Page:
I’m on set at the moment in the UK and it’s scary; I won’t lie. Even though all the rules are being followed, everyone is wearing masks – apart from the actors – and people keep a big distance because we’re the only ones who have to take off our masks on set. It’s a strange, new environment, but it’s my job and it’s my job to deliver. Hopefully, the content we’re creating will be worth it.
Reflecting on the past year, are there any activity or lifestyle changes that you made during lockdown that you will carry on doing once things return to normal?
Yes, I started working out (laughs). I used to have the metabolism of a gazelle, but the 30s hit you differently, man. On the other side of 35, I was like, we need to start training. I’ve now started enjoying it, which was something I never did. I was always on such a fast pace prior to lockdown – I used to forget to eat and have 10 cups of coffee. But during quarantine, I really focused on myself, and I’d love to take that forward as my life becomes crazy again.
How do you switch off?
I definitely take two or three hours at the end of the night to watch a movie, do dinner, decompress, talk with my family and friends. That’s something very recent. I never used to do that in my 20s.
You have become famous both in India as well as Hollywood. What makes you able to transcend cultural boundaries?
I have no idea! Ask the people who let me do it (laughs). I tried to stay true to my evolution; everyone changes, right? I’m also not someone who’s afraid of new cultures or new things. I’ve always been someone who’s a student of life, I love learning. I didn’t know how to write a book, I just went with it, and I’ve learned so many things while I was writing. I think that’s a big reason why I’ve been able to balance the two.
Why do you think that it can be so difficult for south Asians to break into the mainstream entertainment industry in Hollywood?
It’s taken me a 10- year journey since I came to America to be in the position that I’m in now. It took me pounding the pavement and dealing with rejection. The first headline I was ever featured in referred to me as a Bollywood star – not even my name. I think it comes from a place of not having diversity in Hollywood. When I was at my first Emmy Awards after party, I was with (actor) Aziz Ansari and we were counting all the south Asians in the room. There was only six. Aziz said, ‘that’s good – a couple of years ago, there were only two.’ But I prefer to think about the progress we’re making and empowering those who are trying to make that progress, like Mindy (Kaling), like Aziz, all of these incredible south Asian actors and talent who are creating an example of opportunity. As a producer, my dream is to be able to influx Hollywood with south Asian stories, talent and writers, because we’re one fifth of the world’s population. When you look at global entertainment – meaning English language entertainment – we don’t have that representation at all.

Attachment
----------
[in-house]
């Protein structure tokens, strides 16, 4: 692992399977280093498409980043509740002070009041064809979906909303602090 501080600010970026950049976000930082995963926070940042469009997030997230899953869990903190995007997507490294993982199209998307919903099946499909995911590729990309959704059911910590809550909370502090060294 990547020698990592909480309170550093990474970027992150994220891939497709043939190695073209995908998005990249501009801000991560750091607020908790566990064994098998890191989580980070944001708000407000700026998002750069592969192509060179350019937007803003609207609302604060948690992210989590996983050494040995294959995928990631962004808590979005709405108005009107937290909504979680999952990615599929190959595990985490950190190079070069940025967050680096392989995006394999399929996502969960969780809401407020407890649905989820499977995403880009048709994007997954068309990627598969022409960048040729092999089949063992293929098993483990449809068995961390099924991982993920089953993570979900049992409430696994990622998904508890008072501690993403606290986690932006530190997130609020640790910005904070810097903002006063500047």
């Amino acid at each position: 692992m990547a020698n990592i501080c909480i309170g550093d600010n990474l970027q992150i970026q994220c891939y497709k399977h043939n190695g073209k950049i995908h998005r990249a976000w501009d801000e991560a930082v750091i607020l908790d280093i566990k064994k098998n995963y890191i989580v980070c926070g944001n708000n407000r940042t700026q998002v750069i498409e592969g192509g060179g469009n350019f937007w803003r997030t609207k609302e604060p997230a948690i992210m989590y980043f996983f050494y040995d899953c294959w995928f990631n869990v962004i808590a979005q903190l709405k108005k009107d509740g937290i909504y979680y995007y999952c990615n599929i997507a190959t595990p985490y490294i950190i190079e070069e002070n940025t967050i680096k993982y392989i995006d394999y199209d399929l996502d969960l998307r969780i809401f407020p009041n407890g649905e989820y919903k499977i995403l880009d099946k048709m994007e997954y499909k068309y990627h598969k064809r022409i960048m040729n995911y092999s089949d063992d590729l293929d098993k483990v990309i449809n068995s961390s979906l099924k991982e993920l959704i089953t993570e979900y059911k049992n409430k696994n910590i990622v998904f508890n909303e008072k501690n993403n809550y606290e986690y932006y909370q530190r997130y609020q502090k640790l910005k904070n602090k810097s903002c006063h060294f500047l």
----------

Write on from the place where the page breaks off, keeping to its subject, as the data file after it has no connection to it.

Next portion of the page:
You’re currently working on a new wedding comedy project with Mindy Kaling. What can you reveal about it?
As a producer, I wanted to create content for myself, because I wasn’t really getting scripts that I felt very compelled about. I wanted to align with people who I think are amazing and Mindy was one of the first people I called because I really admired her writing. I said I wanted to do a buddy comedy with her and she was really excited about it. And this was a year after I got married; we thought about an Indian- American mash up wedding. It’s still being written, but I’m hoping to shoot it next year.
What are your future goals?
A big question! As an actor, I want to be able to do parts that inspire me and make me uncomfortable. I want to produce movies that have social narratives, or are provocative or are fun. I want to be able to spend more time with my family too.
For those reading Unfinished, what do you want them to take away from it?
I want readers to feel like they’ve gotten to know me, as a human being, instead of someone you read about in news. I would love readers to know I wasn’t born where I am today. I have had a trajectory and a journey, which is self-made with a lot of trials, tribulations, hardships and blessings. I would hope readers will take away if you invest in yourself, the sky’s the limit.
Unfinished by Priyanka Chopra Jonas is published by Michael Joseph and is out now